How in his inspired writings he pours, as it were, from his pen the richest streams of heavenly truth! With what clearness, power, and savor he describes and enforces the way of salvation through the blood shedding and obedience of the Son of God, the blessings of free grace, the glorious privileges of the saints, and the things that make for their happiness and holiness! How in every epistle it seems as if his pen could hardly drop a line without in some way setting forth the infinite grace, the boundless mercy, and unfathomable love of God, as displayed in the gift of His dear Son, and the blessings that flow to the church through His blood and love.

But look not at Paul only. View the jewels on every side that grace has set in the Redeemer’s crown out of the most depraved and abject materials! Who, for instance, were those Ephesians to whom Paul wrote that wonderful epistle? The most foolish and besotted of idolaters, so infatuated with their image which fell down from Jupiter-most probably some huge meteoric stone, that had fallen from the sky-that they spent two hours until they wearied out their throats with crying, Great is Diana of the Ephesians; ! men debased with every lust, ripe and ready for every crime. How rich, how marvelous the grace that changed worshippers of Diana into worshippers of Jehovah, brutal howlers into singers who made melody in their heart to the Lord (Eph. 5:19), and magicians, full of curious arts and Satanic witchcraft, into saints built upon the foundation of the apostles and prophets!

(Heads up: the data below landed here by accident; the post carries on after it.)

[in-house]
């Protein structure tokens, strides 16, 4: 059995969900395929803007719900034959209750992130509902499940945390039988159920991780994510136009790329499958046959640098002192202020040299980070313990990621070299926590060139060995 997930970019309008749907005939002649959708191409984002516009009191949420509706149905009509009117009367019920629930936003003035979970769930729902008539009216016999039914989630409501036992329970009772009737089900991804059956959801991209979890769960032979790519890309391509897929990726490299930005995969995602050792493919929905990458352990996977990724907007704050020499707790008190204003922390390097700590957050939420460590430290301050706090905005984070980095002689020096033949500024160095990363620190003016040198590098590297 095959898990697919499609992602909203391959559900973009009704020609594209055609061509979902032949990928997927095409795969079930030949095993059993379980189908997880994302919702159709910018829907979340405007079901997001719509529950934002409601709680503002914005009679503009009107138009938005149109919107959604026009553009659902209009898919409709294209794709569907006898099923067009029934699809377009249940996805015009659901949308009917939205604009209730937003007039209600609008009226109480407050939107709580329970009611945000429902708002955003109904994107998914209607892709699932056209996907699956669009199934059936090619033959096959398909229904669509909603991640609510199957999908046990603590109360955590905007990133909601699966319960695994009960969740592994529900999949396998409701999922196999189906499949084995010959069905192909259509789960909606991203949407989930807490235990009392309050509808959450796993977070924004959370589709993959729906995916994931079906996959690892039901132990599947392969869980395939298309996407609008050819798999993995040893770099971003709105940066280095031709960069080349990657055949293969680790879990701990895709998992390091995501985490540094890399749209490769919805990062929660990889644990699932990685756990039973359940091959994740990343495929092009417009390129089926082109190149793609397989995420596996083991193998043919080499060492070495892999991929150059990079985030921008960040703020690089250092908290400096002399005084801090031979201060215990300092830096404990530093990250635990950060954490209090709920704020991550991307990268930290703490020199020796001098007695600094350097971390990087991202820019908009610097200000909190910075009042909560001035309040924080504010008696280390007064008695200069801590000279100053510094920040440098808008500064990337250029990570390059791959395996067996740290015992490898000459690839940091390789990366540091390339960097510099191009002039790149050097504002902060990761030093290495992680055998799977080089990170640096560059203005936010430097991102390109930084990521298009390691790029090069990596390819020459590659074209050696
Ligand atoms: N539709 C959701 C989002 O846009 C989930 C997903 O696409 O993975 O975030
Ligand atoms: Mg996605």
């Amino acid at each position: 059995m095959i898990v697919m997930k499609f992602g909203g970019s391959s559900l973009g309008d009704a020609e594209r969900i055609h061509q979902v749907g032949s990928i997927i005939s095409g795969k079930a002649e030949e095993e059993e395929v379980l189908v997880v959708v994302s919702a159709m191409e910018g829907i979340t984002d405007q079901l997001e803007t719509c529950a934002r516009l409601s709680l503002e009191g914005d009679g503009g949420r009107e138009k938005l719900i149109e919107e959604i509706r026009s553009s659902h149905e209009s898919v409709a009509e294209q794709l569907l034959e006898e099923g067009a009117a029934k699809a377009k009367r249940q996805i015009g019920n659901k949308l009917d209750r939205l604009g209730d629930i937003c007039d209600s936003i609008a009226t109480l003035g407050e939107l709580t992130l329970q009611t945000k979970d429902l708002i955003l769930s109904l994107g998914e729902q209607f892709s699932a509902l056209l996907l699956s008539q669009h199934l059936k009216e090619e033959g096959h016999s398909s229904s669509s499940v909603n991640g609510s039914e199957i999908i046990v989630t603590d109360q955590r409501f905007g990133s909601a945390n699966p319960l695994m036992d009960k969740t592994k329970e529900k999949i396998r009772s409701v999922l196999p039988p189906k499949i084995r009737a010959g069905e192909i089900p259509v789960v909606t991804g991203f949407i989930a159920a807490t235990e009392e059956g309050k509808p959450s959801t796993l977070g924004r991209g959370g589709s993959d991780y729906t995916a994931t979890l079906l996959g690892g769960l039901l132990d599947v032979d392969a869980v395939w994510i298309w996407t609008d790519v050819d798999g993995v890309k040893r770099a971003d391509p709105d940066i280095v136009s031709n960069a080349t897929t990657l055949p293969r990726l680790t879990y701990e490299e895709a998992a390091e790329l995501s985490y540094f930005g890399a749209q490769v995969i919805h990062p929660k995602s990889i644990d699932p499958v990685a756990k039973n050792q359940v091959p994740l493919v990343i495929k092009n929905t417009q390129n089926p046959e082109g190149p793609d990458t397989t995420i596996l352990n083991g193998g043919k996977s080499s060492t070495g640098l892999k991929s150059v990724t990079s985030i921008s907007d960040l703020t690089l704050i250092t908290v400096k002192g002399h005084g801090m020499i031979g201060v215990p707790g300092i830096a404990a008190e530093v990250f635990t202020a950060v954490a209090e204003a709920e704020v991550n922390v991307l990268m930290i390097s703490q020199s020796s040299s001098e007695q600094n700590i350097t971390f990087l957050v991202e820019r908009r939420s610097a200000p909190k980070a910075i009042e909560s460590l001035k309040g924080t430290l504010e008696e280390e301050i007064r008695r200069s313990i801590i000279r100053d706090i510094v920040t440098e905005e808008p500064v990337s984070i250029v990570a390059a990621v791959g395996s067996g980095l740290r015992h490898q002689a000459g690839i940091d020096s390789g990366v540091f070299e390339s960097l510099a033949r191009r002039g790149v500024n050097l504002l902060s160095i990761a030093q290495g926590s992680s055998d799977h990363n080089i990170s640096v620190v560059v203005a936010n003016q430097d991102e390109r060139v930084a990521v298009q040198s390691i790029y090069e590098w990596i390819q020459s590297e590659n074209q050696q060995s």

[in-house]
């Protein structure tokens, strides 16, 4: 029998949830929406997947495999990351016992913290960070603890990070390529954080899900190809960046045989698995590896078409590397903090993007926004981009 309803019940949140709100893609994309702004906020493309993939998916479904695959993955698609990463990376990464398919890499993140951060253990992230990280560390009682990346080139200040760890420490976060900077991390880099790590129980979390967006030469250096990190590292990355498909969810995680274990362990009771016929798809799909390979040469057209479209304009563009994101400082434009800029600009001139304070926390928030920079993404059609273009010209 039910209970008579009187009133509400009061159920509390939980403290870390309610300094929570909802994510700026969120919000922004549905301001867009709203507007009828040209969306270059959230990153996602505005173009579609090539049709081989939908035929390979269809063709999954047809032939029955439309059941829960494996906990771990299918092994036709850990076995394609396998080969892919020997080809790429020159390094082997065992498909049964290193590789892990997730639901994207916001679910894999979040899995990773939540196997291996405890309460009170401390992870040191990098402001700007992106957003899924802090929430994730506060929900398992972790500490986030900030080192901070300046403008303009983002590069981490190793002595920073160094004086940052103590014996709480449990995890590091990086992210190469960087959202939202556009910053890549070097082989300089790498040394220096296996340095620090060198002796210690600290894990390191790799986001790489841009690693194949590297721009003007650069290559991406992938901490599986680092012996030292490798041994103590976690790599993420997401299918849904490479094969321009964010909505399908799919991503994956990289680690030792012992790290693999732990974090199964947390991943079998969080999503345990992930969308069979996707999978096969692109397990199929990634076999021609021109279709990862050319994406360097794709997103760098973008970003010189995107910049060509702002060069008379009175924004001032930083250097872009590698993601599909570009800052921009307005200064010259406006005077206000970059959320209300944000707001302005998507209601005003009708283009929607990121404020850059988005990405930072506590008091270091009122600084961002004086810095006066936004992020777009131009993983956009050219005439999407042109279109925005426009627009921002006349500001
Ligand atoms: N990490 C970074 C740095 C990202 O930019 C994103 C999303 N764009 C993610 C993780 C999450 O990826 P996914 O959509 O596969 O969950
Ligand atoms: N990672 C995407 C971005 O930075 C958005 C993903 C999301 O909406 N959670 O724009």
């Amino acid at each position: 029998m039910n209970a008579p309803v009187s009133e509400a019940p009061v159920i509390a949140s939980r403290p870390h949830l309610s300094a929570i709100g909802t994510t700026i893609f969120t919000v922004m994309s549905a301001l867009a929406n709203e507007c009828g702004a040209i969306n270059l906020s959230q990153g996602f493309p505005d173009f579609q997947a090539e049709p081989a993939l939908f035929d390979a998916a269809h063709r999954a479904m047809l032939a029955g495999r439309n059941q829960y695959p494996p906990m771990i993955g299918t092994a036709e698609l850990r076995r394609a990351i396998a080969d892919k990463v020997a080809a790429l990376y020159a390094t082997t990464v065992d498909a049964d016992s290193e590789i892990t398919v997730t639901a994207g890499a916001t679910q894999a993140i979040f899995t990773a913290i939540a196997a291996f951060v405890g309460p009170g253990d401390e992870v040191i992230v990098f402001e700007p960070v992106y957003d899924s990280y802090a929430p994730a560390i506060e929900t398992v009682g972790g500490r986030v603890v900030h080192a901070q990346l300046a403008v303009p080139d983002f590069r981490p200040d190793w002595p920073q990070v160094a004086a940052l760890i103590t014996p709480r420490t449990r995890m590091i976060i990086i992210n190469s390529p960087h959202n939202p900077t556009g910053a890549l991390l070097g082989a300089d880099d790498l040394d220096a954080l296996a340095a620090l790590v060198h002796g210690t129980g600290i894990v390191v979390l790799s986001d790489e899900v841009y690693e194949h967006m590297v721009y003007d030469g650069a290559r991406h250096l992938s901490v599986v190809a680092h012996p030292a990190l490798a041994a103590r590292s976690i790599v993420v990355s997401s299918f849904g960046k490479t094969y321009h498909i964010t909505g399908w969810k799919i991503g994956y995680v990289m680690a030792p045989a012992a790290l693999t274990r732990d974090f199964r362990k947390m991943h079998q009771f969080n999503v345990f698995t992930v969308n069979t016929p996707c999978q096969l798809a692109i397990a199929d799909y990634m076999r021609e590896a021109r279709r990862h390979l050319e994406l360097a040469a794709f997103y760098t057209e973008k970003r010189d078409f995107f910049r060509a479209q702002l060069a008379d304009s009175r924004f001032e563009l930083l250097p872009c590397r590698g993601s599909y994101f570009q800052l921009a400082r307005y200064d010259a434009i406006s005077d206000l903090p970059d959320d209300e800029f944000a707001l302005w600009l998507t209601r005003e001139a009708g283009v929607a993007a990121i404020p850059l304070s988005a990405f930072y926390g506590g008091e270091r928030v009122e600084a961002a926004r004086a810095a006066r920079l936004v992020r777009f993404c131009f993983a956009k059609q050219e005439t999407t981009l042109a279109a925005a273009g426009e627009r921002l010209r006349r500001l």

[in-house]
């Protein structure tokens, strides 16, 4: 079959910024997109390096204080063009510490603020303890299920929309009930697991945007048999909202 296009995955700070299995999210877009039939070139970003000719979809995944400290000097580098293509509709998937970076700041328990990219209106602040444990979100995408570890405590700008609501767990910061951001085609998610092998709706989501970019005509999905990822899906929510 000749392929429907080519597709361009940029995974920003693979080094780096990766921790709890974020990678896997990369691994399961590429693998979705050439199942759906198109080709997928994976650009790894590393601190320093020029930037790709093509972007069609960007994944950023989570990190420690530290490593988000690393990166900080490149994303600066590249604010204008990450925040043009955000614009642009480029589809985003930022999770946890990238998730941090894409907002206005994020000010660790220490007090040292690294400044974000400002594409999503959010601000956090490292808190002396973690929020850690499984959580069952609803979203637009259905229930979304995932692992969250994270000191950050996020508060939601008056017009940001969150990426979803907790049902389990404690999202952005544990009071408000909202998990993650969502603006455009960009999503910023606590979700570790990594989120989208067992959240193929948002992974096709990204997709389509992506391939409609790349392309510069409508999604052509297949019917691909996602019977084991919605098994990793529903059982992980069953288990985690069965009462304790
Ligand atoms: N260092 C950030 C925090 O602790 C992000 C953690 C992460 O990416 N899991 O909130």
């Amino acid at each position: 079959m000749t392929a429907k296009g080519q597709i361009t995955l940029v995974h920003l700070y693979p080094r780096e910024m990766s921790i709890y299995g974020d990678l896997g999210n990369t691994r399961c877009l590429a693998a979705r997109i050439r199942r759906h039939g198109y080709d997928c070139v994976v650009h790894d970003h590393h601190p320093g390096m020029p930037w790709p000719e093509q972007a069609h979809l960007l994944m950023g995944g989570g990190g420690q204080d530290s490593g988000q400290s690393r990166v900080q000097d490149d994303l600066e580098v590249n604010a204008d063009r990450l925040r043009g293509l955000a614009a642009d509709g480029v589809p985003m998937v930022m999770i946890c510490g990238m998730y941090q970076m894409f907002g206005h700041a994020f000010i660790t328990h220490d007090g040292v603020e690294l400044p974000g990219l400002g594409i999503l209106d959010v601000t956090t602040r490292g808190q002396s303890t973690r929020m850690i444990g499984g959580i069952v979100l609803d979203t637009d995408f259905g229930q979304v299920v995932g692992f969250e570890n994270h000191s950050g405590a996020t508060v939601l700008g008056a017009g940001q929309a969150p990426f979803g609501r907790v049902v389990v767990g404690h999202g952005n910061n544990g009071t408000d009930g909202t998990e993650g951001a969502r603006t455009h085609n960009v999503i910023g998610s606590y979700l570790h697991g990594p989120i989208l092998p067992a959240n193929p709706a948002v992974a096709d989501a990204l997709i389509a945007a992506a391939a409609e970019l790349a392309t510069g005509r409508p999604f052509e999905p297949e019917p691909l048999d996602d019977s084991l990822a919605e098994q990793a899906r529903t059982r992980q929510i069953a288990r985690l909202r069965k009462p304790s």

Now cannot the same grace, that did so much for them, do the same or similar things for us?

Is the nature of man now less vile, or is the grace of Christ now less full and free? Has the lapse of 1800 years raised man out of the depths of the Fall, eradicated sin from his constitution, cleansed the foul leprosy of his nature, and purified it into holiness? Let the thin sheet of decent morality and civilization be taken off the corpse, and here it lies in all its hideous ghastliness.

Human nature is still what it ever was dead in trespasses and sins. Or has time, which changes so many things on earth, changed things in heaven? Is not God the same gracious Father, Jesus the same compassionate Savior, the Holy Spirit the same heavenly Teacher? Is not the gospel the same glad tidings of salvation, and the power of the gospel the same to everyone that believeth? Then why should not we be blessed with the same spiritual blessings as the saints at Ephesus? Why may not the same Jesus be to us what He was to them, the same Spirit to do for us and in us what He did for and in them, and the same grace save and sanctify us which saved and sanctified them? Here and here alone is our strength, our help, our hope, our all.